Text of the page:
South Austin Moonlighters – 29 Miles

South Austin Moonlighters – 29 Miles

Just heard this song from the South Austin Moonlighters on a local radio station this morning and really loved it. It was a great way to start the week. The performance took place at Austin’s legendary Threadgill’s in September of 2013. The band is comprised of Lonnie Trevino Jr, Phil Hurley, and Josh Zee of The Mother Truckers as well as Phil Bass. Enjoy . . ....

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U2 – Christmas – Baby Please Come Home

U2 – Christmas – Baby Please Come Home

Christmas (Baby Please Come Home) is my all time favorite Christmas song. It was originally recorded by Darlene Love in 1963. It’s now become an annual tradition – she appears each Christmas season on Letterman and performs it. Here’s her first appearance in 1986. And here she is in 2013. It was U2’s 1987 cover that I first connected with, however. I like Darlene Love’s performances – and her vocals are amazing – but there’s something joyful, something triumphant about her renditions. You know her baby is going to come home, or if he isn’t she’s strong enough to manage without him. Plus she’s got an entire orchestral community as an emotional support system in case things don’t work out. It’s just hard to imagine her crying herself to sleep. The U2 version is much different. Sure, the boys have fun with the song, but there’s something much more plaintive in Bono’s vocals. You know he’s not going to get the girl, even though he’s desperate to have her. And it’s the one time of the year that it really matters. You can hear the longing and the heartbreak in his voice. He had a taste of what he wants more than anything else in the world (last year), but that’s all he’s going to get. There’s no return to innocence, no re-creating or re-experiencing the magic. It’s all just nostalgia and pain. Damn – no wonder I love this version so much . . . U2 Performing Christmas (Baby Please Come Home)...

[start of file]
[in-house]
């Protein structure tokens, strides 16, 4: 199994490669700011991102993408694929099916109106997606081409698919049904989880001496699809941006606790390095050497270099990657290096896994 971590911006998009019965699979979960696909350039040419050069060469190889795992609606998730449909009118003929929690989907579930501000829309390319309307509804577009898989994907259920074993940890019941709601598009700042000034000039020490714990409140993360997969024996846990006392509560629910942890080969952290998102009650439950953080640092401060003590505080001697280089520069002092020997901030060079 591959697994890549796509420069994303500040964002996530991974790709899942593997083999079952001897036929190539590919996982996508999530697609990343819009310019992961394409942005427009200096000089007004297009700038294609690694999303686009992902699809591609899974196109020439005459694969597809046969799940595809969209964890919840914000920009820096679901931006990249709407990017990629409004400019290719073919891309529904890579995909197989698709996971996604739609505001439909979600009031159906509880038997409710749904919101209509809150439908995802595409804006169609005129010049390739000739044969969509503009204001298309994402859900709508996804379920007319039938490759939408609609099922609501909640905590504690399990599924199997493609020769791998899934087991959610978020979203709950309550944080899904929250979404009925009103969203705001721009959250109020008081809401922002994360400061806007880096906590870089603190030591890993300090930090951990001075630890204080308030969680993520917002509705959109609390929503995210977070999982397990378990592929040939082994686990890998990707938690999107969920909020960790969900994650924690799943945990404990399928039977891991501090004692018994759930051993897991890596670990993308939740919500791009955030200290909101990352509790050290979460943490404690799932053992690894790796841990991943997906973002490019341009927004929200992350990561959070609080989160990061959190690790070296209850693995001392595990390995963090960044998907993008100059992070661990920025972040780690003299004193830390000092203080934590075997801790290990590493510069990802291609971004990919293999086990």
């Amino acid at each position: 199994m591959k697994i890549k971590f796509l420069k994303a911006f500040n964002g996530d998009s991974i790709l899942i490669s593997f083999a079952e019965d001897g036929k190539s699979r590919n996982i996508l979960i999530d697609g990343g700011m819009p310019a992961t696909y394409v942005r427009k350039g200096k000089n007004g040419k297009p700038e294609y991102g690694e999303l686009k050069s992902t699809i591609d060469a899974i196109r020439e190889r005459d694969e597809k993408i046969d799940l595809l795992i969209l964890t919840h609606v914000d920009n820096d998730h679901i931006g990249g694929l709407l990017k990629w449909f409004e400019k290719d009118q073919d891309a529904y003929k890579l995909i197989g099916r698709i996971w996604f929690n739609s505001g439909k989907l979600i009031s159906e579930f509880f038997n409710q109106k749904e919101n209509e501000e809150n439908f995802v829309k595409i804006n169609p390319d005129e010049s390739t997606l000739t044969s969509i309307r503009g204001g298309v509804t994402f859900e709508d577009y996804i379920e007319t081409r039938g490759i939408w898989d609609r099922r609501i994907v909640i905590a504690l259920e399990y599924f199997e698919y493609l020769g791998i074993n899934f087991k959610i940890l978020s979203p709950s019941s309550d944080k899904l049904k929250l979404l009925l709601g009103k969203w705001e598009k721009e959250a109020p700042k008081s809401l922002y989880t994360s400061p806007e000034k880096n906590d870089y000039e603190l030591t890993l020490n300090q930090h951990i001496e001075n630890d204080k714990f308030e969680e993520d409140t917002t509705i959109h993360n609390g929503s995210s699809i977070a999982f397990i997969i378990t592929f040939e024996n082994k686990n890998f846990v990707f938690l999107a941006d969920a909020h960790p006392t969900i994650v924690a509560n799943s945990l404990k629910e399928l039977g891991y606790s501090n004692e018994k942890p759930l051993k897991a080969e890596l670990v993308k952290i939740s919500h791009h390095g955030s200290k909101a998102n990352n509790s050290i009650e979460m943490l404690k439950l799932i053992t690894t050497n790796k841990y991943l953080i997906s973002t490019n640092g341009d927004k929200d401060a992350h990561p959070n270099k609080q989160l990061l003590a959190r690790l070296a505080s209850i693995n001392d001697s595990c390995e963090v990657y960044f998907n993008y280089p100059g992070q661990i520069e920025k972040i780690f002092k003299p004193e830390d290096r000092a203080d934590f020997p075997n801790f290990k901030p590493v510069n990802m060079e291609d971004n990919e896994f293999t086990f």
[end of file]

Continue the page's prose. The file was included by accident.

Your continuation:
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Robert Earl Keen – Merry Christmas from the Family

Robert Earl Keen – Merry Christmas from the Family

Here’s one that’s always fun to listen to. Robert Earl Keen’s “Merry Christmas from the Family” has become a modern Christmas classic. What’s Christmas without a little family dysfunction? Or a lot? My favorite line: “Fred and Rita drove from Harlingen/I can’t remember how I’m kin to them.” Enjoy!   Merry Christmas from the Family!     Official Robert Earl Keen...

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Otis Redding – Merry Christmas Baby

Otis Redding – Merry Christmas Baby

The first time I saw Otis Redding was at the Monterey Pop Festival – well, the video of it anyway. He held nothing back at Monterey, from the high energy “Shake!” to his cover of the Stones’ “Satisfaction” to his soulful, electrifying performance of “I’ve Been Loving You Too Long.” But in the spirit of Christmas, I’m posting a different Otis Redding song – his famous version of “Merry Christmas Baby.” Enjoy!  ...